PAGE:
This test can be administered by trained neuropsychologists, neurologists, geriatricians, general practitioners but also by other health professionals such as advanced practice nurses or trained nurses [13]. In practice in French hospitals, the MMSE is frequently administered by medical students. However, the scoring of MMSE by medical students is generally misjudged and the administration and scoring instructions are frequently unknown [14]. Moreover, a non-standardized bedside training in hospital wards had a poor inter-rate reliability and does not seem to influence the number of errors made during standardized scoring exercises [14]. In addition, despite short training in the MMSE, scoring by general practitioners is significantly higher than by neuropsychologists, considered as the Gold standard, and only half of trained nurses adequately rate the MMSE on 6 filmed clinical vignettes [13, 15].

Our objective was to evaluate the effect of a standardized multimodal training on the ability of medical students to administer a MMSE test. The secondary objectives were to assess previous training of students to MMSE administration and its impact on our results, and the students’ satisfaction about this training.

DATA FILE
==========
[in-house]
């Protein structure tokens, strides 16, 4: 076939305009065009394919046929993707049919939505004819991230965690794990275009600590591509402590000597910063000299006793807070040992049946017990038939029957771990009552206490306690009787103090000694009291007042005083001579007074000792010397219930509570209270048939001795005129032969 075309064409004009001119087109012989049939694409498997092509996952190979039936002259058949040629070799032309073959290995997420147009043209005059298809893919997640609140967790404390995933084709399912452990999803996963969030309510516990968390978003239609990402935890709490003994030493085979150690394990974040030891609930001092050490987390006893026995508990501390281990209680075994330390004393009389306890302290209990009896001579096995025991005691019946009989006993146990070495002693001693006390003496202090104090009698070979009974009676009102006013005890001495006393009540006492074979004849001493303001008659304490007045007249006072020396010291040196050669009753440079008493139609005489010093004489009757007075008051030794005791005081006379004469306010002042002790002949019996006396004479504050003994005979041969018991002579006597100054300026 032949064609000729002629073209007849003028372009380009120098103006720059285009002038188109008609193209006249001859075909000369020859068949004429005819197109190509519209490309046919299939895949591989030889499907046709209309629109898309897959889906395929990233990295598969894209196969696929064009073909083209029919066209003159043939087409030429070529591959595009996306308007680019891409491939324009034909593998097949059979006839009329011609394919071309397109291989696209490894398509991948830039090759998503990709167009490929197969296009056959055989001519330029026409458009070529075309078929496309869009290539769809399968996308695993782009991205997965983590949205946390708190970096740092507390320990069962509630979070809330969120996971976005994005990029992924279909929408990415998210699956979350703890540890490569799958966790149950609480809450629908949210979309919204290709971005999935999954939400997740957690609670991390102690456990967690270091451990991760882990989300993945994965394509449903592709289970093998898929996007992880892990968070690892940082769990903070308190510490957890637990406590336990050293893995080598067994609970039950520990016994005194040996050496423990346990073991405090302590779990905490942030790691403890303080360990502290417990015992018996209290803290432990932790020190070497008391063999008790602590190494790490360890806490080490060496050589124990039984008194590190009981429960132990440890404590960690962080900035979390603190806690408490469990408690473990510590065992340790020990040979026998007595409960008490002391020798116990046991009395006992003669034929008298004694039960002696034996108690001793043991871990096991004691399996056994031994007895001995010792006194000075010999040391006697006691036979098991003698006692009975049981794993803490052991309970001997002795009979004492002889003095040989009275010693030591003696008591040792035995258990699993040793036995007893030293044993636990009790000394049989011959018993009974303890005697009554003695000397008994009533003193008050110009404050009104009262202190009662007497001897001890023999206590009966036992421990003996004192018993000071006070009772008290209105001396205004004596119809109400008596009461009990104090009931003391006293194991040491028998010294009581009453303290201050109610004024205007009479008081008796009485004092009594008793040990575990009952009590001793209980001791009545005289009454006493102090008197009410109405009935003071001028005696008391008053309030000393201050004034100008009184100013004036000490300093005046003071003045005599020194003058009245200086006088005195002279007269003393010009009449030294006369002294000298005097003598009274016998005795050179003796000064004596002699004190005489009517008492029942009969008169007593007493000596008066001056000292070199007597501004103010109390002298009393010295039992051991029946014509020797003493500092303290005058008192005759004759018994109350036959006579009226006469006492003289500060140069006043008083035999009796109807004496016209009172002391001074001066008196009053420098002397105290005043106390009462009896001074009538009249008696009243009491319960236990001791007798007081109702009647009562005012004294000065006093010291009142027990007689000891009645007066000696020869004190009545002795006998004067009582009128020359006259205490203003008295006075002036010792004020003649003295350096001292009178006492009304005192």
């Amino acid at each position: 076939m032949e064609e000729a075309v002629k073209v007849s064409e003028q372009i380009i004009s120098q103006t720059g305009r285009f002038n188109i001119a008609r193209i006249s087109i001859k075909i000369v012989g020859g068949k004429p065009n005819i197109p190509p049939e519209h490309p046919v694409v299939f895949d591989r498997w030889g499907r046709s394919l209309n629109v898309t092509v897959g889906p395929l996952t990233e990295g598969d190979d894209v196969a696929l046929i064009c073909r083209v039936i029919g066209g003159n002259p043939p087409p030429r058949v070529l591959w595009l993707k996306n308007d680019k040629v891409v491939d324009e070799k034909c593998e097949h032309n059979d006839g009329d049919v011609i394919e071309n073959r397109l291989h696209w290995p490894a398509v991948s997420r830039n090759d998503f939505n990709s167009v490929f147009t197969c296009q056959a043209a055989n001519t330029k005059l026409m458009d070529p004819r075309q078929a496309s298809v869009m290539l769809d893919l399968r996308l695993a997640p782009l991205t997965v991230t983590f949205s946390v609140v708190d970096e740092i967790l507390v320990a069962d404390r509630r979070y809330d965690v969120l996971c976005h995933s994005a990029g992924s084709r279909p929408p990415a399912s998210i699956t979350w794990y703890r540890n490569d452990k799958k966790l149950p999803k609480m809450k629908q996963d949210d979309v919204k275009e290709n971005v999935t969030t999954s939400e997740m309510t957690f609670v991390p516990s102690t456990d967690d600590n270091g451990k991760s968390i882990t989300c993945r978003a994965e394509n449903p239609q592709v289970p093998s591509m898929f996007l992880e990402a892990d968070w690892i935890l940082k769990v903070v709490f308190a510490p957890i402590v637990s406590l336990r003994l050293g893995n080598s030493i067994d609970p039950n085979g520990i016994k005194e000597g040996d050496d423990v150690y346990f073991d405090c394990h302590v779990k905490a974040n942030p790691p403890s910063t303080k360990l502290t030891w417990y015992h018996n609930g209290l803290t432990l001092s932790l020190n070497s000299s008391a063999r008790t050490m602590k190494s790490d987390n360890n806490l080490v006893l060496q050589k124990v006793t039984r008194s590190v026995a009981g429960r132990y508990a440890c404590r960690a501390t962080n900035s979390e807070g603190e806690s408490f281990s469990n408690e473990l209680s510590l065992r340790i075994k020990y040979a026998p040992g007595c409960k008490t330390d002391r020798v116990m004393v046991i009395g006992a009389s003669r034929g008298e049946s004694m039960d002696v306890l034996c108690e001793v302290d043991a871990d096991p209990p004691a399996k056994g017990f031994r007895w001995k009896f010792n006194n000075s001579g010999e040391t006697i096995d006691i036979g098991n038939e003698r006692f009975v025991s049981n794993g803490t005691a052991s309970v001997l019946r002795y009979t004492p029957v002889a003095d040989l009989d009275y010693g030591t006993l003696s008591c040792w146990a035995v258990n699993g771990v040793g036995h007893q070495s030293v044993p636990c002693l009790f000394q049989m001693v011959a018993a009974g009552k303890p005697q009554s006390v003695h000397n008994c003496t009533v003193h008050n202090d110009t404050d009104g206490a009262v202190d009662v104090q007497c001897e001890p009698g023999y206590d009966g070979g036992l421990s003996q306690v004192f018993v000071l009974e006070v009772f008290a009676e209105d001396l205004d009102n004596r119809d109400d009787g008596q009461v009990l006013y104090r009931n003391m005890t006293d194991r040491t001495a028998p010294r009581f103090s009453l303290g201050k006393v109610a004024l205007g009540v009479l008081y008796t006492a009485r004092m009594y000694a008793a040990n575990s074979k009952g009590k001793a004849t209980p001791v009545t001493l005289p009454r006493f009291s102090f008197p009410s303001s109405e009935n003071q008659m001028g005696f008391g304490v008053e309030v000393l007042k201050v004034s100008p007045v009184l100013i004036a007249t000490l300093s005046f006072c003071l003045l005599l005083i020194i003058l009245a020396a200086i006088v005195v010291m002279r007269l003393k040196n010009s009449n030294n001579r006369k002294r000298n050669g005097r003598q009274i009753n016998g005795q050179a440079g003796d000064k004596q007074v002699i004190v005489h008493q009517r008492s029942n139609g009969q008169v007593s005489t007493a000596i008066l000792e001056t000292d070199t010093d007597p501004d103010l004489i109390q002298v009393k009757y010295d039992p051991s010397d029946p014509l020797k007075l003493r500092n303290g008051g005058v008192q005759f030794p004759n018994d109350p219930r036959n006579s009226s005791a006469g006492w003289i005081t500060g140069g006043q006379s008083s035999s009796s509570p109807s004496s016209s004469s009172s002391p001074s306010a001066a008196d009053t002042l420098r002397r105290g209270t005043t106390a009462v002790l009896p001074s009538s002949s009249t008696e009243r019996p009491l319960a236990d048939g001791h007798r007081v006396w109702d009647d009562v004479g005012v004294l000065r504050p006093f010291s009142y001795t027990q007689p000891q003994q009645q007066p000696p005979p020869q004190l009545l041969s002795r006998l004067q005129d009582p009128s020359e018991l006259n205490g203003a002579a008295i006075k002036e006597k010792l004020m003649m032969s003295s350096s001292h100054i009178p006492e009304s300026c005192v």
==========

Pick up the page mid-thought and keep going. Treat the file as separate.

This single-centre prospective comparative study was carried out in our geriatric department. We included all medical students between the 4th and 6th year, carrying out an internship in the geriatric and post-emergency departments, between July 2021 and February 2022. In France, medical students learn neurology, psychiatry and geriatrics between the 4th and 6th years of study. They spend around 20 h a week in hospital, and are allowed to carry out a clinical examination, including medical questioning, and follow-up under the supervision of a doctor. At our university, students are randomly assigned to different hospital departments for a 2 to 3 months rotation, to learn about different medical specialties.